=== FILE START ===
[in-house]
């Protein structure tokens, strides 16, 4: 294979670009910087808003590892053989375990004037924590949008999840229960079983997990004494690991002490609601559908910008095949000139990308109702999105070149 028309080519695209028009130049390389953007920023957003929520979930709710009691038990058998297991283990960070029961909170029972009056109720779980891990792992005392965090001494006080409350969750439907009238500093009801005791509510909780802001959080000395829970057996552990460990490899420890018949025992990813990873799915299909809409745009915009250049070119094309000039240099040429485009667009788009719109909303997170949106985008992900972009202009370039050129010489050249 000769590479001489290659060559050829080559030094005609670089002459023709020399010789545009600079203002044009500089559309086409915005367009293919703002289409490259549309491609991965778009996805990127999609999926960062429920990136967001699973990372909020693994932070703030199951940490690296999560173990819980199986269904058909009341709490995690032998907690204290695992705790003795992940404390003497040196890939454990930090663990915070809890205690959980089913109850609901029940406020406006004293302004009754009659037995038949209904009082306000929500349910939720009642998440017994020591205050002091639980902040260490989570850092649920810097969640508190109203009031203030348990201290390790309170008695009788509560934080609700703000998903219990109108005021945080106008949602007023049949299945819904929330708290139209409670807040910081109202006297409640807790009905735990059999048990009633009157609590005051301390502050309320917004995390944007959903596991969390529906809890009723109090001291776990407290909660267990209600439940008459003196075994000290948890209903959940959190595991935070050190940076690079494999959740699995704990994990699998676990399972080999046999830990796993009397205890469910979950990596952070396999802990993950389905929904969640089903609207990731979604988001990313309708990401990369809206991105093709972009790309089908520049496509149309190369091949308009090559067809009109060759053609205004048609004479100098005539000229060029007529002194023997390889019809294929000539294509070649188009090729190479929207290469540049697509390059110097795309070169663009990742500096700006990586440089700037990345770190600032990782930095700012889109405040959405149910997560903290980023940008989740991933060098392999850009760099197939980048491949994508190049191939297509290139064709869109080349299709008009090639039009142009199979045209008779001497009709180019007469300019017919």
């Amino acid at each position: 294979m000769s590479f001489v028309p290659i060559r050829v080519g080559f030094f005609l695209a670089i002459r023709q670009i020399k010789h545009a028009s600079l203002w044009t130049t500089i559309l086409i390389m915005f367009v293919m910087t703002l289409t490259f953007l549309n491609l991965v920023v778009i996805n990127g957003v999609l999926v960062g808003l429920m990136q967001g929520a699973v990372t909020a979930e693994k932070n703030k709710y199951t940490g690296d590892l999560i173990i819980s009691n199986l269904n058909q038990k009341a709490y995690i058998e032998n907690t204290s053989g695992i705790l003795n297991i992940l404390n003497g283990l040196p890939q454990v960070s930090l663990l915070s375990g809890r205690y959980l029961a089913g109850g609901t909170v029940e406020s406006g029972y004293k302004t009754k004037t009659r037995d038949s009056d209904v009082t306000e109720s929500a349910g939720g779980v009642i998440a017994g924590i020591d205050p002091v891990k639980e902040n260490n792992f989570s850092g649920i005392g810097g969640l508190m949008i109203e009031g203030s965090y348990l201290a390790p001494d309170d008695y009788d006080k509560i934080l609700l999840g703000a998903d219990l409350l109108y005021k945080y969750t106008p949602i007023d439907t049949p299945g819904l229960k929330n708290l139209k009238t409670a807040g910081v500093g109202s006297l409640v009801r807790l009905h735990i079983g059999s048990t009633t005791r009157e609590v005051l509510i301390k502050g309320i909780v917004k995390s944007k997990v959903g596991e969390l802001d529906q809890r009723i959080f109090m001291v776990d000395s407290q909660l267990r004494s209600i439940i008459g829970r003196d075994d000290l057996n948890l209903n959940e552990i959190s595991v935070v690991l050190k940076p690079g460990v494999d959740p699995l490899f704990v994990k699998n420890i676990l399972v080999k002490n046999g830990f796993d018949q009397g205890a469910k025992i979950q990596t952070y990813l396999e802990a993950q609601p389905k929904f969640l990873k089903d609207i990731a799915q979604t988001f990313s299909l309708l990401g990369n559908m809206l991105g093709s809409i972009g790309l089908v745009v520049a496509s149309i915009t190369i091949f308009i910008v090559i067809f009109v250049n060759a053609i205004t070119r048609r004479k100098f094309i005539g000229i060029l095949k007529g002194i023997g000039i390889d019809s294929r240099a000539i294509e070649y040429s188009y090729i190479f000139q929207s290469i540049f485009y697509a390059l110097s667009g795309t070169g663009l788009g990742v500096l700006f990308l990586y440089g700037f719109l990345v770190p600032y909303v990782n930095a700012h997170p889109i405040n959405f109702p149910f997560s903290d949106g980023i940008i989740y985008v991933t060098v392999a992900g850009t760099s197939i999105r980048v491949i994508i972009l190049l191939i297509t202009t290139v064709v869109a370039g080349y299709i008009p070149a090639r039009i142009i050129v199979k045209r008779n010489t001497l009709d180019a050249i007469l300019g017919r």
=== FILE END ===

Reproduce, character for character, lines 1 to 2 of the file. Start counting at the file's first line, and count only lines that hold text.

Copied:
[in-house]
């Protein structure tokens, strides 16, 4: 294979670009910087808003590892053989375990004037924590949008999840229960079983997990004494690991002490609601559908910008095949000139990308109702999105070149 028309080519695209028009130049390389953007920023957003929520979930709710009691038990058998297991283990960070029961909170029972009056109720779980891990792992005392965090001494006080409350969750439907009238500093009801005791509510909780802001959080000395829970057996552990460990490899420890018949025992990813990873799915299909809409745009915009250049070119094309000039240099040429485009667009788009719109909303997170949106985008992900972009202009370039050129010489050249 000769590479001489290659060559050829080559030094005609670089002459023709020399010789545009600079203002044009500089559309086409915005367009293919703002289409490259549309491609991965778009996805990127999609999926960062429920990136967001699973990372909020693994932070703030199951940490690296999560173990819980199986269904058909009341709490995690032998907690204290695992705790003795992940404390003497040196890939454990930090663990915070809890205690959980089913109850609901029940406020406006004293302004009754009659037995038949209904009082306000929500349910939720009642998440017994020591205050002091639980902040260490989570850092649920810097969640508190109203009031203030348990201290390790309170008695009788509560934080609700703000998903219990109108005021945080106008949602007023049949299945819904929330708290139209409670807040910081109202006297409640807790009905735990059999048990009633009157609590005051301390502050309320917004995390944007959903596991969390529906809890009723109090001291776990407290909660267990209600439940008459003196075994000290948890209903959940959190595991935070050190940076690079494999959740699995704990994990699998676990399972080999046999830990796993009397205890469910979950990596952070396999802990993950389905929904969640089903609207990731979604988001990313309708990401990369809206991105093709972009790309089908520049496509149309190369091949308009090559067809009109060759053609205004048609004479100098005539000229060029007529002194023997390889019809294929000539294509070649188009090729190479929207290469540049697509390059110097795309070169663009990742500096700006990586440089700037990345770190600032990782930095700012889109405040959405149910997560903290980023940008989740991933060098392999850009760099197939980048491949994508190049191939297509290139064709869109080349299709008009090639039009142009199979045209008779001497009709180019007469300019017919």